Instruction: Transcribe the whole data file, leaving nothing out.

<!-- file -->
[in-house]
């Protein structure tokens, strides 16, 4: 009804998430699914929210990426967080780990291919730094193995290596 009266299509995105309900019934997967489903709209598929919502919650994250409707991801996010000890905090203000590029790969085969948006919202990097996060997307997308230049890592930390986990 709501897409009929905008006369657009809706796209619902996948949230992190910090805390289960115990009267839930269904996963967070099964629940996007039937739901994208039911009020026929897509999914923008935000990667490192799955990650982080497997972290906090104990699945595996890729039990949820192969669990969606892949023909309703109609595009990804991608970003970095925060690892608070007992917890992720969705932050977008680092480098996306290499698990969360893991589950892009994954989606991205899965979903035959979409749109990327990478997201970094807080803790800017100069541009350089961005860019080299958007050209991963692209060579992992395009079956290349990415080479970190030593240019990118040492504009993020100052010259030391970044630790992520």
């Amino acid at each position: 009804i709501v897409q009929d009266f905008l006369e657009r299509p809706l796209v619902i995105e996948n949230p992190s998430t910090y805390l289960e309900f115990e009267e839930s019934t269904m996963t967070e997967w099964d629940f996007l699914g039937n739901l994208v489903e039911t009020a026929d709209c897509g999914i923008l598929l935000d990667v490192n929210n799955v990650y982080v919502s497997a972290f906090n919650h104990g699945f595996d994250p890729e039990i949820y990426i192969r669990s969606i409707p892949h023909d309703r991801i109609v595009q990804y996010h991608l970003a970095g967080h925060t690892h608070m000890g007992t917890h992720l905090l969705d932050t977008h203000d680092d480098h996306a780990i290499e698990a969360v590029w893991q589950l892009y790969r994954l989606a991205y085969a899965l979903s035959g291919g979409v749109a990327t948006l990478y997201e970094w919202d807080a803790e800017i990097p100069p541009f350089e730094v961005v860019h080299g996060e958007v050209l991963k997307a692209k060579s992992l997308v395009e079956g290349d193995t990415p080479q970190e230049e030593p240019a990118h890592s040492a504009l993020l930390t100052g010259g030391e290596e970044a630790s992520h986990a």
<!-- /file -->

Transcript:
[in-house]
């Protein structure tokens, strides 16, 4: 009804998430699914929210990426967080780990291919730094193995290596 009266299509995105309900019934997967489903709209598929919502919650994250409707991801996010000890905090203000590029790969085969948006919202990097996060997307997308230049890592930390986990 709501897409009929905008006369657009809706796209619902996948949230992190910090805390289960115990009267839930269904996963967070099964629940996007039937739901994208039911009020026929897509999914923008935000990667490192799955990650982080497997972290906090104990699945595996890729039990949820192969669990969606892949023909309703109609595009990804991608970003970095925060690892608070007992917890992720969705932050977008680092480098996306290499698990969360893991589950892009994954989606991205899965979903035959979409749109990327990478997201970094807080803790800017100069541009350089961005860019080299958007050209991963692209060579992992395009079956290349990415080479970190030593240019990118040492504009993020100052010259030391970044630790992520």
């Amino acid at each position: 009804i709501v897409q009929d009266f905008l006369e657009r299509p809706l796209v619902i995105e996948n949230p992190s998430t910090y805390l289960e309900f115990e009267e839930s019934t269904m996963t967070e997967w099964d629940f996007l699914g039937n739901l994208v489903e039911t009020a026929d709209c897509g999914i923008l598929l935000d990667v490192n929210n799955v990650y982080v919502s497997a972290f906090n919650h104990g699945f595996d994250p890729e039990i949820y990426i192969r669990s969606i409707p892949h023909d309703r991801i109609v595009q990804y996010h991608l970003a970095g967080h925060t690892h608070m000890g007992t917890h992720l905090l969705d932050t977008h203000d680092d480098h996306a780990i290499e698990a969360v590029w893991q589950l892009y790969r994954l989606a991205y085969a899965l979903s035959g291919g979409v749109a990327t948006l990478y997201e970094w919202d807080a803790e800017i990097p100069p541009f350089e730094v961005v860019h080299g996060e958007v050209l991963k997307a692209k060579s992992l997308v395009e079956g290349d193995t990415p080479q970190e230049e030593p240019a990118h890592s040492a504009l993020l930390t100052g010259g030391e290596e970044a630790s992520h986990a």